• Invasive exotic—an exotic that, not only has naturalized, but is expanding on its own
  • Not all exotic plants are invasive!
appropriate shoreline plants
Appropriate Shoreline Plants

The extensive root systems of Sea Oat holds sand particles in place.

Sea Oat Uniola paniculata

(USDA Zone 7-11)

salt tolerant plants
Salt Tolerant Plants

Blackrush (USDA Zone 7-11)Juncus roemerianus

(USDA Zone 10B-11)

Black MangroveAvicennia germinans

Sawgrass (USDA Zone 8-11)Cladium jamaicense

salt tolerant plants1
Salt Tolerant Plants

Sea Oxeye Daisy(USDA Zone 10A-11)Borrichia frutescens

Cordgrass(USDA Zone 8-11)Spartina spp.

Seashore Paspalum(USDA Zone 8) Paspalum vaginatum (Swartz)

flood tolerant plants
Flood Tolerant Plants

Softstem Bullrush(USDA Zone 7-10) Scirpus tabernaemontani

Wild Rice(USDA Zone 8-11)Zizaniopsis milacea

Pickerelweed (USDA Zone 7-11)Pontederia cordata

flood tolerant trees
Flood Tolerant Trees

Pond Apple (USDA Zone 9b-11)Annona glabra

Paurotis Palm (USDA Zone 9b-11)Acoelorrhaphe wrightii

Cypress (USDA Zone 7-10B)Taxodium spp.

invasive exotics
Invasive Exotics
  • Many infamous invasive exotics are found in wetlands
  • Invasive exotics that are altering native plant communities by:
    • changing soil chemistry, plant community structure and ecological function
    • displacing native species
    • hybridizing with natives

Hydrilla Hydrilla verticillata

some invasive exotics

Australian Pine

Casuarina spp.

Some Invasive Exotics

Brazilian Pepper Schinus terebinthifolius

Melaleuca Melaleuca quinquenervia

Remove invasive exotics by hand to protect native plants

Chinese TallowSapium sebiferum

Water LettucePistia stratioites

Water HyacinthEichhornia crassipes


A low maintenance approach to landscaping can save time, money and precious natural resources. This may be achieved through proper:

  • Watering
  • Fertilizing
  • Pest Management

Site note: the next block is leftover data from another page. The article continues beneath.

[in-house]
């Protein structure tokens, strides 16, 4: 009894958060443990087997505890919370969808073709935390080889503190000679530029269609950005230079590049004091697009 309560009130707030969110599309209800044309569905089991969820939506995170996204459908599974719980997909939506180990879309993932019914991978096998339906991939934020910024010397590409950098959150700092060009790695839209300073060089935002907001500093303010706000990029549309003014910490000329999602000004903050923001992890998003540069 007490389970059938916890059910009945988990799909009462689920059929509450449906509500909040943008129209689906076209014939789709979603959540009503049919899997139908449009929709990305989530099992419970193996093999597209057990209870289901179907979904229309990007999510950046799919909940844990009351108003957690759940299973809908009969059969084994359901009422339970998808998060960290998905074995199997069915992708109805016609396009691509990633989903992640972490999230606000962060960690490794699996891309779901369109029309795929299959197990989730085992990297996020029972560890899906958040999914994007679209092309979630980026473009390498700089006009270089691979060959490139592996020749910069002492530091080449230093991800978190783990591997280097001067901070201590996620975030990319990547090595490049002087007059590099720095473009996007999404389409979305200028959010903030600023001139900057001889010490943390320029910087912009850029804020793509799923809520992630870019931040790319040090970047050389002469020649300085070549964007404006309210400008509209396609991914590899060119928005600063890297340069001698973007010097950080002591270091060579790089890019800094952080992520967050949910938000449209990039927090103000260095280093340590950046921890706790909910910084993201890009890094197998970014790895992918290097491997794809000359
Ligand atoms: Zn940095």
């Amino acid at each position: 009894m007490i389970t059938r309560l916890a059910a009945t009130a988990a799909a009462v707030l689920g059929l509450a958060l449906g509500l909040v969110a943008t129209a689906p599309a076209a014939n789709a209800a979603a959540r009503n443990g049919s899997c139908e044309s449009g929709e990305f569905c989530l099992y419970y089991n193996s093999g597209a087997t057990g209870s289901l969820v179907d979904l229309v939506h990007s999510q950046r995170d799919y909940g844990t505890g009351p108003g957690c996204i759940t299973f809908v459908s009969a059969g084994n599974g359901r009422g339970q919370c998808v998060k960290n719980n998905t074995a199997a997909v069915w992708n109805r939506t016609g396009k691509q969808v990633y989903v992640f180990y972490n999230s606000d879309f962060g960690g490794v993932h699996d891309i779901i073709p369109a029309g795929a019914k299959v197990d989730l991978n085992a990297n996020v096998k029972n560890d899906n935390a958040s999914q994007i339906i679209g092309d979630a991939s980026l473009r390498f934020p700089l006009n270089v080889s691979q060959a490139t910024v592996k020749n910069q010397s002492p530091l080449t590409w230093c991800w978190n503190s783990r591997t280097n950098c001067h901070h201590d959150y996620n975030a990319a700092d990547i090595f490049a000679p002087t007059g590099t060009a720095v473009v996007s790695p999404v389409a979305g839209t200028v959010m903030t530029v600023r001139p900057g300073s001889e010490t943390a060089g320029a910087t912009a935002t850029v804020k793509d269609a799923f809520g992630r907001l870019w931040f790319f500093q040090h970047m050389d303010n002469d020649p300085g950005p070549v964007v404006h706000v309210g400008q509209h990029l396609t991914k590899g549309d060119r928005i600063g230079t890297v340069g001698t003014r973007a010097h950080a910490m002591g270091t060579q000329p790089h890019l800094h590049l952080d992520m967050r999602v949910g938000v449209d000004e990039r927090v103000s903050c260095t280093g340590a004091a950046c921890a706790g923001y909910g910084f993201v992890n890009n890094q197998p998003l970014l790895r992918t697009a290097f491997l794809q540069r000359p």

• Mowing, pruning, raking
  • Composting
  • Mulching
fertilize appropriately
Fertilize Appropriately

Excess fertilizers or fertilizers applied improperly may run off our yards into waterways or leach into groundwater.

  • Follow the printed instructions carefully
  • Do not apply fertilizer or pesticides before a heavy rainstorm
keep rain and sprinkler water onsite to prevent runoff from occurring
Keep rain and sprinkler water onsite to prevent runoff from occurring.
  • Use porous surfaces for walkways, patios and driveways
  • Use berms, swales and terracing
  • Direct downspouts toward beds or lawn
Remove trash

Clean up oil spills and leaks with cat litter

Pick up after pets

Sweep grass clippings and soil back onto lawns

Because water can wash off our yards, it is important to reduce the amount of pollutants on our property.

Landscapes bordering surface waters need to be maintained with special sensitivity to the environment.
  • Establish a 10-30 ft “no fertilizer, no pesticide” zone along shoreline
lawn care
Lawn Care
  • Avoid mowing grasses along the shoreline
  • Keep grass clippings out of stormwater drainage systems
  • Mow lawns at the highest recommended height to encourage a deeper, more drought tolerant root system
further reading http edis ifas ufl edu
Further Readinghttp://edis.ifas.ufl.edu

FE 207: Florida’s Water: Supply, Use and Public Policy

WEC 4: Introduction to Aquascaping

SL 143: How Contaminants Reach Groundwater

FRE 256: Handbook of Florida’s Water Regulations: Activities in Wetlands

thanks for your attention
Thanks for your attention!

The following presentation was made possible through a grant from FL DEP and EPA. Special thanks to the following reviewers for their valued contributions:

FL114 ELM Design Team and the FYN Subcommittee

Institute of Food and Agricultural Sciences, UF

Agriculture Education and Communication Department

Environmental Horticulture Department

Entomology and Nematology Department

Soil and Water Sciences Department

Florida Cooperative Extension Service in: Alachua, Broward, Clay, Hillsborough, Lake, Miami-Dade, Orange, Pinellas, Sarasota, and Volusia Counties

Florida Organics Recycling Center for Excellence

The Center For Wetlands, UF

United States Department of Agriculture

FL Department of Agriculture and Consumer Sciences: Division of Plant Industry